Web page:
Gardening

gardeningWe have a small(ish) garden, laid to lawn (as estate agents like to say) with ornamental shrubs and…plants in the borders. When we first moved here I thought that having lived in flats most of my time in London that I would embrace gardening and proudly exhibit plump tomatoes and dazzling rose bushes on my Facebook page. But now I cannot for the life of me see what the attraction is in trying to control something that quite obviously wants to go wild.

Watching gardening programmes gives you a false impression that gardening is a creative activity: you idly browse through garden centers, picking out plants to fill out borders and give year round colour; maybe choose some vegetables to put in a vegetable patch and a compost box to put your grass cuttings. Circle of life and all that.

Well, I’ve got news for you: gardening is graft. Mowing the lawn is just like hoovering a crazy golf course. Weeding is a form of mental torture (pull it out and it comes back, pull it out and it comes back, pull it out and it comes back…)and some weeds (ground elder) are, as far as I can tell, invincible. If we lived in a city no one would bat and eyelid if we concreted the bloody thing and put in a couple of basketball hoops. But no, we’re in the Cotswoldsso it’s all about natural stone walls and climbing roses.

The thing, however, that frustrates me most about gardening is that our garden is like a bloody screen saver and practically grows in front of your eyes. Vines loop around rose bushes,bindweed curls towards the sun yearning for UVs and ground elders sprout like cress in a toddlers first gardening experiment. But can I grow something that I want?

No. When I try (because I had to try and live the dream) to grow a bloody tomato plant it’s ravaged by slugs and caterpillars march on it like the Russian army on Berlin. Grow some sunflowers? Eaten by snails. Re-seed the lawn? Eaten by birds. Apple Tree? Wasps. Lillies? Slugs.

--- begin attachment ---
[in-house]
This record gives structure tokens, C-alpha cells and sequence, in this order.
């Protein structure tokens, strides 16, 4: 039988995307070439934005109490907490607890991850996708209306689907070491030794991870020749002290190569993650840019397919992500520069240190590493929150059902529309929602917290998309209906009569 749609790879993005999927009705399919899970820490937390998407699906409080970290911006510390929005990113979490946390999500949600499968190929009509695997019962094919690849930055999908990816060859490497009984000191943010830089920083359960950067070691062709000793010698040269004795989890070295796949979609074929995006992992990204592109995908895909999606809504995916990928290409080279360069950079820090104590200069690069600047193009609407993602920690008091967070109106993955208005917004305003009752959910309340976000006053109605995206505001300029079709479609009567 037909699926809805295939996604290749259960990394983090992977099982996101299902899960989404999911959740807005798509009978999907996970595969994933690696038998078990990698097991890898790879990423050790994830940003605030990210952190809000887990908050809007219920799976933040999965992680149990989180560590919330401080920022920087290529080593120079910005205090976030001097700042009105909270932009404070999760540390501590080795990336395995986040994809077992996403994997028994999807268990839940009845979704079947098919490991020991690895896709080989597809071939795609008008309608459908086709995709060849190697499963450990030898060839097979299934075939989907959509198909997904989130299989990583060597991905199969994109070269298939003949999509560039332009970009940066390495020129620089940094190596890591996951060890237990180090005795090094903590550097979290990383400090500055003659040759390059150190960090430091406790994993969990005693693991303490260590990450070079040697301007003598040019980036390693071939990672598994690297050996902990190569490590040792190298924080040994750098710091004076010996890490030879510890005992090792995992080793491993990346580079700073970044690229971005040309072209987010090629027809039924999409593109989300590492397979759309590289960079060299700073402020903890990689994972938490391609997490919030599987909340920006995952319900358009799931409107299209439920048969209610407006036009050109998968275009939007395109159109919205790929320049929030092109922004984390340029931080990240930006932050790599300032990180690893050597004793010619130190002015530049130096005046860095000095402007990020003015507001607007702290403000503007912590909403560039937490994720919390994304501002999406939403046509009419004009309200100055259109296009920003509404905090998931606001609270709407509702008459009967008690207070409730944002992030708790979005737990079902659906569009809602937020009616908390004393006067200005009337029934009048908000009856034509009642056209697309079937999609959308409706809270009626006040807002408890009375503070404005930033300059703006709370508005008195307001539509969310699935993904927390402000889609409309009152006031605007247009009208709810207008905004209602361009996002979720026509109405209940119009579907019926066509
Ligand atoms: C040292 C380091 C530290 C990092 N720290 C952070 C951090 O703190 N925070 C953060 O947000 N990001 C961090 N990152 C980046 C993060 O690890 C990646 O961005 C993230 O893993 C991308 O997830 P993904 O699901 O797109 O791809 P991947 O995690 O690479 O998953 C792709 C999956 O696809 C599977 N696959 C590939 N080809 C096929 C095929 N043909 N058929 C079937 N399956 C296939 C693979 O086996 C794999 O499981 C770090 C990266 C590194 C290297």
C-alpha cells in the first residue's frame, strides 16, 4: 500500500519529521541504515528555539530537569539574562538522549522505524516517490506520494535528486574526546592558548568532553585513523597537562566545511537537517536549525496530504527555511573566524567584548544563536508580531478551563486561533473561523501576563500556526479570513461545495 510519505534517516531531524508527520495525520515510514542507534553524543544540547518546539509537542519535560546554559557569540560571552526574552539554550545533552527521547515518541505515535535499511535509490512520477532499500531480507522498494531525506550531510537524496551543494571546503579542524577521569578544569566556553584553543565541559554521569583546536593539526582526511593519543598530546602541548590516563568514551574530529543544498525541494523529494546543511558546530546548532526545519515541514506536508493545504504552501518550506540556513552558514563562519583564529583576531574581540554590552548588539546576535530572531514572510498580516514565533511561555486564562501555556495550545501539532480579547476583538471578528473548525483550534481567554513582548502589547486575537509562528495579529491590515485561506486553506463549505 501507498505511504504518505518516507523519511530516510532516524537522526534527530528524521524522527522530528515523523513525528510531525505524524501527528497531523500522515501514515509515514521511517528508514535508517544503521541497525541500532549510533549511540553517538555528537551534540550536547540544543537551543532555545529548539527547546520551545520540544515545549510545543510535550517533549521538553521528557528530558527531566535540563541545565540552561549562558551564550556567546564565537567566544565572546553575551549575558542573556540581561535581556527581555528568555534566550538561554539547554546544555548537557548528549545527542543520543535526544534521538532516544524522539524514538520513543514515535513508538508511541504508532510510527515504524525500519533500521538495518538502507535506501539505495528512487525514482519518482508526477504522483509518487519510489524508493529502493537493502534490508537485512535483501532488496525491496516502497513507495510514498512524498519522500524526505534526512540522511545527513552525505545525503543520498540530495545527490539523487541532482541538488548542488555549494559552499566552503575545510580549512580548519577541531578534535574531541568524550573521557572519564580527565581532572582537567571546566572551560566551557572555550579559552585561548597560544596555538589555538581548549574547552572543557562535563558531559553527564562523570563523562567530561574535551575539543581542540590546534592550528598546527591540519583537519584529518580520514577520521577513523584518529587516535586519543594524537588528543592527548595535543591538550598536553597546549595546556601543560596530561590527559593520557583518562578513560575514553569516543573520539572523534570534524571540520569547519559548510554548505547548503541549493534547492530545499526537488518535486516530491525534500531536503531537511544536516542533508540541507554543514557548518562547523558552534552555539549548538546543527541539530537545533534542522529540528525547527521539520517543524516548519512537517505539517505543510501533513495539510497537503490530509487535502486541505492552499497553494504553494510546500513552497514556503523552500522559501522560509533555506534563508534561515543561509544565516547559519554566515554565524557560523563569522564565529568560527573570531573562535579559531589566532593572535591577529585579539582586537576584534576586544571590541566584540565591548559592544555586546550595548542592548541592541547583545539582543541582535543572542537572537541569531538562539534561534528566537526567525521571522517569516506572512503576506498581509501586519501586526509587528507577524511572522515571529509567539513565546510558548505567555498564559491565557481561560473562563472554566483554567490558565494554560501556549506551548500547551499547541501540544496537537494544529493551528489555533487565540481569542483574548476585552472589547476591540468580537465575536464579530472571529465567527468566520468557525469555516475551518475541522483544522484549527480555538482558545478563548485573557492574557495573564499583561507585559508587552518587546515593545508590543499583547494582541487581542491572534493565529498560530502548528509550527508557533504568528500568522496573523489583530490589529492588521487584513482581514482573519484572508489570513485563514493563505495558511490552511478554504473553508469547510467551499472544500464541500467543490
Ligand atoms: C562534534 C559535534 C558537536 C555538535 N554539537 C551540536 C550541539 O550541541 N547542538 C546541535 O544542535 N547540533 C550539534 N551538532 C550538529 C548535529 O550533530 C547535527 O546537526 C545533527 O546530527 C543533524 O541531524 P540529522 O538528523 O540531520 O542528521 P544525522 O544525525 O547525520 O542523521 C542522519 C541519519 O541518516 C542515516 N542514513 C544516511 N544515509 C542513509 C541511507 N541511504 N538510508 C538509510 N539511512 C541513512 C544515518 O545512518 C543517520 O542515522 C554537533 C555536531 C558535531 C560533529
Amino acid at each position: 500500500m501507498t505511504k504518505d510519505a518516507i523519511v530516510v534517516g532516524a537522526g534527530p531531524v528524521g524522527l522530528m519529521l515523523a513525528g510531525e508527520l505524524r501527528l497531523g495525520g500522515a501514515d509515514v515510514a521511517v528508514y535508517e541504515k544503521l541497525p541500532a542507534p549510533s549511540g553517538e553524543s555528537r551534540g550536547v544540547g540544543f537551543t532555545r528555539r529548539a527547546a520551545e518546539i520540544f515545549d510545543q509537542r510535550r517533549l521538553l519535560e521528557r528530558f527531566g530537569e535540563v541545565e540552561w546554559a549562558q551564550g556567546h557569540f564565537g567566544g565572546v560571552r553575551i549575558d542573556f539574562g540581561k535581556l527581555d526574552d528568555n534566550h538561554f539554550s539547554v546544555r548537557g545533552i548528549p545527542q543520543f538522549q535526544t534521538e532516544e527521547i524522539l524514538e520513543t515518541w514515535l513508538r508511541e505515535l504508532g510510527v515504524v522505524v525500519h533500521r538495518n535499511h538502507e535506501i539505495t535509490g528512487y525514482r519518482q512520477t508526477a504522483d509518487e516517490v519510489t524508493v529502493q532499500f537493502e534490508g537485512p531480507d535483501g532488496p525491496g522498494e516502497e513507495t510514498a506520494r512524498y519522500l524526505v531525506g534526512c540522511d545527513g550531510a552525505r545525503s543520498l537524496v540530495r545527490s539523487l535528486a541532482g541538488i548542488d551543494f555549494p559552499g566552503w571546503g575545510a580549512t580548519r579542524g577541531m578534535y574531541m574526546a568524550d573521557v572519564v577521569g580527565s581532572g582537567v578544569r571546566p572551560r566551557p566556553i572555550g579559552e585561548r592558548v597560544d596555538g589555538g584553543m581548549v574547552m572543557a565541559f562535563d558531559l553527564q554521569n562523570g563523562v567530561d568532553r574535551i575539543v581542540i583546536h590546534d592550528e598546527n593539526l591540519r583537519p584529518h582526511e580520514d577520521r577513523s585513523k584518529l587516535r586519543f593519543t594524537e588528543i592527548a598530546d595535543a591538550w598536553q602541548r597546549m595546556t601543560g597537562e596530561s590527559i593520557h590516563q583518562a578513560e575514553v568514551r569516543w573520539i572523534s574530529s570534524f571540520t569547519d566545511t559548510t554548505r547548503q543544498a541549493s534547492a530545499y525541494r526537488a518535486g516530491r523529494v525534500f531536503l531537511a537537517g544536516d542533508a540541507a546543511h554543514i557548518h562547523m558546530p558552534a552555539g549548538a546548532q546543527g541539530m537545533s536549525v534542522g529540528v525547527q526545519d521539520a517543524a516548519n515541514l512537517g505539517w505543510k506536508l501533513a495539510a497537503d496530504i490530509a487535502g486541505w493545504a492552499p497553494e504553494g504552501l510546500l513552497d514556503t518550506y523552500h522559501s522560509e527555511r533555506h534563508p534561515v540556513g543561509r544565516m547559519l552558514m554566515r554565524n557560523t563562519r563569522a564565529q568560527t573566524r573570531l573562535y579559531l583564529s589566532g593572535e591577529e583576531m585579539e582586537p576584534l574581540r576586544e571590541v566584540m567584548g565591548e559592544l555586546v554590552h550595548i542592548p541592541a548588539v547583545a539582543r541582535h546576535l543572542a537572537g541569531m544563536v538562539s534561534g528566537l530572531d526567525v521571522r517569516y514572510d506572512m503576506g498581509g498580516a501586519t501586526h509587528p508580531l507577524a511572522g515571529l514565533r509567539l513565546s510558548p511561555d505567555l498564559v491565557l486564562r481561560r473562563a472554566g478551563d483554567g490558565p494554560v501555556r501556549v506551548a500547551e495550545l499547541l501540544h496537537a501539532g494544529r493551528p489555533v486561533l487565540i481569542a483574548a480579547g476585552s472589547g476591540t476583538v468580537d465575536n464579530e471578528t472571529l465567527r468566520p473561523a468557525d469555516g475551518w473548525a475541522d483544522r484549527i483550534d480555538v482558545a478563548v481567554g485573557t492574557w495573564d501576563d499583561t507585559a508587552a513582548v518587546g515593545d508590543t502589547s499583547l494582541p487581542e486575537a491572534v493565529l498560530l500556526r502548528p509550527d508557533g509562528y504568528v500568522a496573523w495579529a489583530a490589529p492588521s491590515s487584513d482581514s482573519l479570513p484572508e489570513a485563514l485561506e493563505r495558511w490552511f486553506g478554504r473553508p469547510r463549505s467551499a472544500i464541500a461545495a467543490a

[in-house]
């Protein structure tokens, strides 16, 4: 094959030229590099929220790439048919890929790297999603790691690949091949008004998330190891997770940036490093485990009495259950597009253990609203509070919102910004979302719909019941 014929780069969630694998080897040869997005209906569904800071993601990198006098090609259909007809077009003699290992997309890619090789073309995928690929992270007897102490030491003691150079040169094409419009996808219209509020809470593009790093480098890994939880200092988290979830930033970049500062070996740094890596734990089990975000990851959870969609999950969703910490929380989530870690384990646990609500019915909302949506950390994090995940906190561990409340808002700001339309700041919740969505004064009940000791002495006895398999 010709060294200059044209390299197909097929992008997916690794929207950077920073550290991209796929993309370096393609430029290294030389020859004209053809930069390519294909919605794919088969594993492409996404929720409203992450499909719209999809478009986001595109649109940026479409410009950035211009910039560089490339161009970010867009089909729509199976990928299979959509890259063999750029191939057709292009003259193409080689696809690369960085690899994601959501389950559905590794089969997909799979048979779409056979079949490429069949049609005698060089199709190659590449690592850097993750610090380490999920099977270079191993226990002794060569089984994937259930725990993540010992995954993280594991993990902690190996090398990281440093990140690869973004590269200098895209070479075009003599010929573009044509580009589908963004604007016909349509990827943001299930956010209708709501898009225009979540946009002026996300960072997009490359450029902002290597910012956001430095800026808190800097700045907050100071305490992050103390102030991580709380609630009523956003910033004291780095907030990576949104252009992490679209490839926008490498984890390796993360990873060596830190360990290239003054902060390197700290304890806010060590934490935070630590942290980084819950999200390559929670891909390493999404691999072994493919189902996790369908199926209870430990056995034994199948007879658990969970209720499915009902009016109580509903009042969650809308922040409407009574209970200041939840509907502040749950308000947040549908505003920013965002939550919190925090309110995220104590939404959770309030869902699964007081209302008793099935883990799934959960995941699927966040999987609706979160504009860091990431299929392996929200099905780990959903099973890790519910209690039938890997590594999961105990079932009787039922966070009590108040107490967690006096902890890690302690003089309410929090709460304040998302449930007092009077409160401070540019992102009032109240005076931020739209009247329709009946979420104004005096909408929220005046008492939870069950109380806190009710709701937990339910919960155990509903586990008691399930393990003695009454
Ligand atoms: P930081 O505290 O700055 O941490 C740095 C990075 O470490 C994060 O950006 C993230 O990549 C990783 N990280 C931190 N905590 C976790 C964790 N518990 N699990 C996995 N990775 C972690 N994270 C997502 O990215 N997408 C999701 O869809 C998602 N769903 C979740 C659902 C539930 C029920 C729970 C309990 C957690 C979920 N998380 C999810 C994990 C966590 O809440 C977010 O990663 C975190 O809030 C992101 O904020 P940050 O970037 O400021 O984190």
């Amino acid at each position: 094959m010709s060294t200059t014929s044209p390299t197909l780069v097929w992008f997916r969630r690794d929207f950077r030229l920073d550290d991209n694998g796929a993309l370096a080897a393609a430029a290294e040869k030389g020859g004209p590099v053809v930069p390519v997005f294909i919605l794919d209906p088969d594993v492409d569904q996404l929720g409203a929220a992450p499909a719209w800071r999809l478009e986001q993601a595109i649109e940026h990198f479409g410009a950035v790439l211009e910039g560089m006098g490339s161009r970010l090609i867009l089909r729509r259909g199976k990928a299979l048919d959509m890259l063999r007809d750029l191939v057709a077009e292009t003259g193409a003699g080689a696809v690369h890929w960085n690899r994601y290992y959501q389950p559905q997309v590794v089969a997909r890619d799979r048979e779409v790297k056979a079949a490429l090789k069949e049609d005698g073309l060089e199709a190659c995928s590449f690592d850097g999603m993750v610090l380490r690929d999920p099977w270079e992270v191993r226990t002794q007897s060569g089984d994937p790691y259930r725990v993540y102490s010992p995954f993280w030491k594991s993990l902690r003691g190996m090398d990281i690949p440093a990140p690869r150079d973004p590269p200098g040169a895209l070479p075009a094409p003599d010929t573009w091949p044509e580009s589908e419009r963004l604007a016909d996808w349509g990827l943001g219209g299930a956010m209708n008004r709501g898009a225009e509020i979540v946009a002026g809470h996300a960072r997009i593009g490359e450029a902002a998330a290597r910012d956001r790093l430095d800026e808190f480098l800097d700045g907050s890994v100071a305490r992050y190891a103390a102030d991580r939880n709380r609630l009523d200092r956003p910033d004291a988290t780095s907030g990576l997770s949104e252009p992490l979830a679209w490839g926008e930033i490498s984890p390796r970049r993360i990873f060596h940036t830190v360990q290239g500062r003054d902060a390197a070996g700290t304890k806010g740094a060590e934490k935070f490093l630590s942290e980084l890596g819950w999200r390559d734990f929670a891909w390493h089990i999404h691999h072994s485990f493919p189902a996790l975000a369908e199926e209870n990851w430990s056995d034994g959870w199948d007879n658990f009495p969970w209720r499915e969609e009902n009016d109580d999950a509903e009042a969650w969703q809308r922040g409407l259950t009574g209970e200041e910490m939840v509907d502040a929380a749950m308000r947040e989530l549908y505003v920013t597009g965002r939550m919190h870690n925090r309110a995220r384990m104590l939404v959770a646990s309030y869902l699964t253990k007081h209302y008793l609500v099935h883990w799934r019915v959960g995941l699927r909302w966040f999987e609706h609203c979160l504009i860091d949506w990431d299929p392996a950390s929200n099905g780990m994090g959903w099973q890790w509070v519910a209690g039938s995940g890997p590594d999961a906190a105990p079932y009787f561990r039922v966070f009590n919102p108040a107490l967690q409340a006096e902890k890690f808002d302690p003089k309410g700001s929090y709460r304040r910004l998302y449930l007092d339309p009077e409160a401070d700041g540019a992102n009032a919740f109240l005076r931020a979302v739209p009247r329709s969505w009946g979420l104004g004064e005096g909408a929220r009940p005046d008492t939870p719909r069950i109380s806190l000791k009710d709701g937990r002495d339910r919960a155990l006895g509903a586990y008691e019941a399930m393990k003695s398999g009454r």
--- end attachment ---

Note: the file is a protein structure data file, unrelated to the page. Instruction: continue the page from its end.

Two words: genetically modified.

I want a garden center that supplies genetically modified grass that is a cross between grass (I dunno if that is the proper name, but most people seem to use it), Ground Elder and Miracle Grow. Looks nice, you can’t kill it and you can sprinkle your grass cuttings over the rest of the garden without composting.

What is it with technology? We are well on our way to making tigers extinct (that are big, vicious and clever) but can’t make weeds extinct…that blows.

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3 thoughts on “Gardening

  1. Goodmorning Mr. Shev-
    Thank you for the nice comment.
    After looking at some pictures of your beautiful town I can see how you might feel this way about gardening. However, in our neck of the woods I can’t seem to get enough of the weed pulling and “decorating the earth” as one of our sceptical friends calls it. I live as part of an intentional community in an urban neighborhood in New Jersey (US) that has very few trees and almost no gardens. In response to this my friends and I have taken to gardening as much of the neighborhood as we can. Our small back yards have become little oasisses of green grass, flowers, fruit plants, and vegatables. We’ve also taken to breaking up the concrete in front of our homes and adopting bus stops, allyways, and other desolate corners of the neighborhood to create green space.
    Interesting, isn’t it, how where you live in the world can have an effect on how you view little things like this.
    I’m enjoying your blog. Thanks for writing.

    1. No problem. Seems hard to find blogs that are well written. Any links to others you like?

      I like the idea of urban agriculture, seems to be a growing trend in London where garden space is at a premium. Glad to meet another idealist – not many of us about!
      I am trying to get into teaching (Higher Education) but finding it quite hard. Have gotten a little bored of chasing the corporate buck, so to speak.
      Kindest Regards
      Michael

  2. You have no idea how good your gardening article just made me feel! All summer, like all other summers before I have been feeling sorry for myself for not owning a “laid to lawn” garden etc. etc.
    But I totally get your point and it put a smile on my garden deprived face – I am a flat person and will continue buying my cherry tomatoes in the supermarket and spreading out my picnic in a public park.

    xxm

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